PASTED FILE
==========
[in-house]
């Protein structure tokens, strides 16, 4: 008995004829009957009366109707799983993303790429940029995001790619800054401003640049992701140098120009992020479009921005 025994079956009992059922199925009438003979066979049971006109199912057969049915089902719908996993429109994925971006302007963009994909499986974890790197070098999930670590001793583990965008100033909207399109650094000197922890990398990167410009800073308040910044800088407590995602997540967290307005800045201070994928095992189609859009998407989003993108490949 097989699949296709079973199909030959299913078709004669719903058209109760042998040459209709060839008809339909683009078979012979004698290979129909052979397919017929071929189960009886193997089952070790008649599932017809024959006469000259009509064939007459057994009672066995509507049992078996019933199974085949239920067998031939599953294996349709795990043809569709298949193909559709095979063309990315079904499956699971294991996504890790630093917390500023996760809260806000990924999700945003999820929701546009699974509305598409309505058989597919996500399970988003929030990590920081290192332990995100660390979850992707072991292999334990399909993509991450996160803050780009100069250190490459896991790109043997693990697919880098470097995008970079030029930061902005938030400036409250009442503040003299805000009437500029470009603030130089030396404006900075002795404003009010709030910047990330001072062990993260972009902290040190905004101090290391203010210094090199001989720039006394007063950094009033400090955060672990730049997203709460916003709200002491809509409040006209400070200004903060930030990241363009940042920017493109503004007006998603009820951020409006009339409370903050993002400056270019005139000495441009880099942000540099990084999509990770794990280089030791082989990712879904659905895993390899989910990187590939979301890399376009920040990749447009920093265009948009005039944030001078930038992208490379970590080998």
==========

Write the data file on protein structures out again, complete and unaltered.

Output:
[in-house]
């Protein structure tokens, strides 16, 4: 008995004829009957009366109707799983993303790429940029995001790619800054401003640049992701140098120009992020479009921005 025994079956009992059922199925009438003979066979049971006109199912057969049915089902719908996993429109994925971006302007963009994909499986974890790197070098999930670590001793583990965008100033909207399109650094000197922890990398990167410009800073308040910044800088407590995602997540967290307005800045201070994928095992189609859009998407989003993108490949 097989699949296709079973199909030959299913078709004669719903058209109760042998040459209709060839008809339909683009078979012979004698290979129909052979397919017929071929189960009886193997089952070790008649599932017809024959006469000259009509064939007459057994009672066995509507049992078996019933199974085949239920067998031939599953294996349709795990043809569709298949193909559709095979063309990315079904499956699971294991996504890790630093917390500023996760809260806000990924999700945003999820929701546009699974509305598409309505058989597919996500399970988003929030990590920081290192332990995100660390979850992707072991292999334990399909993509991450996160803050780009100069250190490459896991790109043997693990697919880098470097995008970079030029930061902005938030400036409250009442503040003299805000009437500029470009603030130089030396404006900075002795404003009010709030910047990330001072062990993260972009902290040190905004101090290391203010210094090199001989720039006394007063950094009033400090955060672990730049997203709460916003709200002491809509409040006209400070200004903060930030990241363009940042920017493109503004007006998603009820951020409006009339409370903050993002400056270019005139000495441009880099942000540099990084999509990770794990280089030791082989990712879904659905895993390899989910990187590939979301890399376009920040990749447009920093265009948009005039944030001078930038992208490379970590080998």